Agricultural expansion where natural vegetation is cleared and replaced with fields and pastures is one of the major threats to biodiversity and releases large quantities of greenhouse gases into the atmosphere. One of the recognised drivers of agricultural expansions into rainforests and other biomes in South America is demand for soybeans. The majority of soybeans produced in the region are destined for export markets. While domestic legal frameworks are important for forest protection, international trade has been shown to be an important driver of tropical deforestation and macroeconomic factors can often outweigh domestic regulations. Demand-side measures that reduce demand for soybean are therefore important to avoid further loss of forests.

Most of the soybean produced globally is “crushed” to separate the vegetable oil from the protein-rich meal. Each kg of soybean generates around 0.2 kg vegetable oil and 0.8 kg protein meal. Most of the revenue from the soybean crush is generated by selling the protein meal which is almost exclusively used to feed animals. This means that it is increased use of soybean meal, and ultimately demand for animal products, that primarily drives up soybean demand which leads to clearing of new areas in order to increase production.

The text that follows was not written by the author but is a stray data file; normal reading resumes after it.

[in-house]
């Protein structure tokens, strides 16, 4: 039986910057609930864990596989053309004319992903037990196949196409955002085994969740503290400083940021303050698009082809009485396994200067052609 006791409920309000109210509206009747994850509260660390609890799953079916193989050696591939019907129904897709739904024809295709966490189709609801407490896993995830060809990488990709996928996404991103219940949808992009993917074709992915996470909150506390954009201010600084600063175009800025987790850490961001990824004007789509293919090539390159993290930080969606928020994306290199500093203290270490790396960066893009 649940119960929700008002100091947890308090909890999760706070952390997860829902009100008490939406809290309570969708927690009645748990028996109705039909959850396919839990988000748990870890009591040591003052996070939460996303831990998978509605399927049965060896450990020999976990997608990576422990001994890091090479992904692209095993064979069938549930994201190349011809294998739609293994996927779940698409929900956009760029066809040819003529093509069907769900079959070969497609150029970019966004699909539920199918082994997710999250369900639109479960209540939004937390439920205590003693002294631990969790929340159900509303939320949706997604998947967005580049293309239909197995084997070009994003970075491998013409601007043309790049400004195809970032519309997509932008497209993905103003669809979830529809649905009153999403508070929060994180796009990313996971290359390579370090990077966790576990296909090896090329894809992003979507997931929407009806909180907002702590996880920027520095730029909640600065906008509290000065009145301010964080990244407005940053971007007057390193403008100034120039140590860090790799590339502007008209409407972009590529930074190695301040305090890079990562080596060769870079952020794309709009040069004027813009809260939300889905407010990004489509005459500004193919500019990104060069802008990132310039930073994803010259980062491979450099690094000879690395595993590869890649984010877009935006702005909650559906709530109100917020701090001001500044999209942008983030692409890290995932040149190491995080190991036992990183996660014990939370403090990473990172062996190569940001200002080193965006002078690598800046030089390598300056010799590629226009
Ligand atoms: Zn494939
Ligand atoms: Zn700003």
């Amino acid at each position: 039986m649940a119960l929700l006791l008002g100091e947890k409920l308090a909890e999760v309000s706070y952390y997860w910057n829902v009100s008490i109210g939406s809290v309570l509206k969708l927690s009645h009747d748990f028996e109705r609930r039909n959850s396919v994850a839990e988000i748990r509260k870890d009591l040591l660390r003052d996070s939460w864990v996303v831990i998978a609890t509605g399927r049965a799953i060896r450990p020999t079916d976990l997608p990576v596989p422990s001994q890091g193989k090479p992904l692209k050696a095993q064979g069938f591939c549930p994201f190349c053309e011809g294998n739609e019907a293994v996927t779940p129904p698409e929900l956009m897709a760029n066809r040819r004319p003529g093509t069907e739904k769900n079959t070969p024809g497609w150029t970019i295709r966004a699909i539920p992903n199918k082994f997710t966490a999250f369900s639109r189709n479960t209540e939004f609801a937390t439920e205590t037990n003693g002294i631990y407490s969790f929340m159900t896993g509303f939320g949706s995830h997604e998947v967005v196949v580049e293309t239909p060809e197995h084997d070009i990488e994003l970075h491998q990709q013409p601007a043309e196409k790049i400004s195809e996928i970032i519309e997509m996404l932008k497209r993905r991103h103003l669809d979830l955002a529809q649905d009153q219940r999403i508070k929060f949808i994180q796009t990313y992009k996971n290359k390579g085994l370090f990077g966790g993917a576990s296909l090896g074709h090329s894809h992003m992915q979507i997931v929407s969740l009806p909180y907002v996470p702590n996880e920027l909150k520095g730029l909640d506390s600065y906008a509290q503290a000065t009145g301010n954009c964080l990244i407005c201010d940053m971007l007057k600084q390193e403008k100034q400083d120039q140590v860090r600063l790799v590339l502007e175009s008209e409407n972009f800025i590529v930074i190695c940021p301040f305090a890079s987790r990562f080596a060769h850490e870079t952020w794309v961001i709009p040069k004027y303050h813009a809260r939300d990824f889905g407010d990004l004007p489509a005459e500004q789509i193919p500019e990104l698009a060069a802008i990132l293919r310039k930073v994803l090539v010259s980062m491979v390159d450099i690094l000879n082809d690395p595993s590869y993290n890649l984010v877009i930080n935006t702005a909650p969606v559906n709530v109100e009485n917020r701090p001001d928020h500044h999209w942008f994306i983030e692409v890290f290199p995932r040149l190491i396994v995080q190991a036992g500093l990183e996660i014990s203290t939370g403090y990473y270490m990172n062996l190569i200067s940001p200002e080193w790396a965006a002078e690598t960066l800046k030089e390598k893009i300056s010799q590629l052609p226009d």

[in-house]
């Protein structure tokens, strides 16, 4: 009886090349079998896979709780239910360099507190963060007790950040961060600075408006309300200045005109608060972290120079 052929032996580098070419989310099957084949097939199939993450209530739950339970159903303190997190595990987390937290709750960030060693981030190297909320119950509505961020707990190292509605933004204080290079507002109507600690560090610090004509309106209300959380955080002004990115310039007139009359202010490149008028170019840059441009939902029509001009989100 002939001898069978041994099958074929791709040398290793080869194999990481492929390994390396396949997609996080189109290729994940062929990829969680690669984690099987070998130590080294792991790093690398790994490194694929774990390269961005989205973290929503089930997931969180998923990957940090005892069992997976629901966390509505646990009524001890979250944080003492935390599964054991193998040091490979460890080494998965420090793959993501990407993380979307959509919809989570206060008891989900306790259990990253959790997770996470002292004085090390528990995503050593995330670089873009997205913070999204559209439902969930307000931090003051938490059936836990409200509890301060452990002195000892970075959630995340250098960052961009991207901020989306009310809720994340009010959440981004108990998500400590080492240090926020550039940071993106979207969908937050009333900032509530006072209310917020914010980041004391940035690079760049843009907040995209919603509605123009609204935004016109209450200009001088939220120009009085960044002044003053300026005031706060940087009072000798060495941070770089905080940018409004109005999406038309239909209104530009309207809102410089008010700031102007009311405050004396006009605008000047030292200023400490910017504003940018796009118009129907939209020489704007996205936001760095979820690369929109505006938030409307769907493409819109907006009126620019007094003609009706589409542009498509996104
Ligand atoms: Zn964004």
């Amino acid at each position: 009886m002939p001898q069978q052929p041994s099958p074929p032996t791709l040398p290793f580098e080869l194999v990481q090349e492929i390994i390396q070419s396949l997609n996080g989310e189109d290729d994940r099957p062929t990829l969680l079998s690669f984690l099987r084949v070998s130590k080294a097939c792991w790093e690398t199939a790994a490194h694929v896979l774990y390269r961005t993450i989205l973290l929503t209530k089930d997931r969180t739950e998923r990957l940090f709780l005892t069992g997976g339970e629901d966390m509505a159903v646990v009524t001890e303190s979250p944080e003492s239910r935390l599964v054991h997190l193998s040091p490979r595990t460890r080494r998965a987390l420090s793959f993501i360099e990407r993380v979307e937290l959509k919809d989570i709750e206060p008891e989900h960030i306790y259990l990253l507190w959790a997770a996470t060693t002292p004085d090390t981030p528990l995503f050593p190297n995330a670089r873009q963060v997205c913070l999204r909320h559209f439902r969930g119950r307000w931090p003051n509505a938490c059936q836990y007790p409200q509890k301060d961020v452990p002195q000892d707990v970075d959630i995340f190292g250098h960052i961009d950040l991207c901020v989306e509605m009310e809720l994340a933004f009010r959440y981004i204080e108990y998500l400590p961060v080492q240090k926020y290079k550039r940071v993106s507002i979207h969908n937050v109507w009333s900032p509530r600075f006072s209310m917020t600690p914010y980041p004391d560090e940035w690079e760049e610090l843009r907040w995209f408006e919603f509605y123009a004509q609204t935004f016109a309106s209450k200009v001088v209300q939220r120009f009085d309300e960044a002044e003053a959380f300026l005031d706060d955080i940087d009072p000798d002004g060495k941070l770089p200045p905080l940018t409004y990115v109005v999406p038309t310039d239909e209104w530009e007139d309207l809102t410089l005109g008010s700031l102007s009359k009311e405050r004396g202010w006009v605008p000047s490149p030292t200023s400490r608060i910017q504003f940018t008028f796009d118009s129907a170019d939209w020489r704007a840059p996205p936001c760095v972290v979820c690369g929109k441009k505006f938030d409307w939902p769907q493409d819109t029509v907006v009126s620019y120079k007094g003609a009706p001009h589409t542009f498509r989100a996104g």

Out of the total amount of soybean (beans, meal and oil) exported from South America around one-fifth is imported into the EU, where the vast majority is used to feed animals producing meat, milk and eggs. For example around 0.8 kg soybean is used to produce the average kg of EU pork, much more than needed for a kg of soy meat or tofu. If rough feeds (e.g. grass and silages) are excluded almost one-third of all protein fed to EU livestock comes from imported soybean. Demand for animal-source food within the EU thereby drives global soybean demand and tropical deforestation in South America.

Soybean is in itself an excellent crop with among the highest yields of protein per hectare, and being a legume, it fixates nitrogen from the air which reduces the need to apply nitrogen in the form of mineral fertilizers. Soybean is also one of few crops that is on par with animal-source foods when it comes to amino acid profile. The huge demand from the world’s livestock industry for cheap soybean does however make it hard to implement sustainable production.

When fed to animals, the majority of nutrients and energy present in the soybean are lost as heat or manure and only a small fraction is in the end retained in meat, milk and eggs that we eat. Redirecting the use of soybean from feed to eating it directly could therefore reduce the demand considerably. This would reduce pressure to deforest new areas and may also make it easier to implement more sustainable soybean production practices.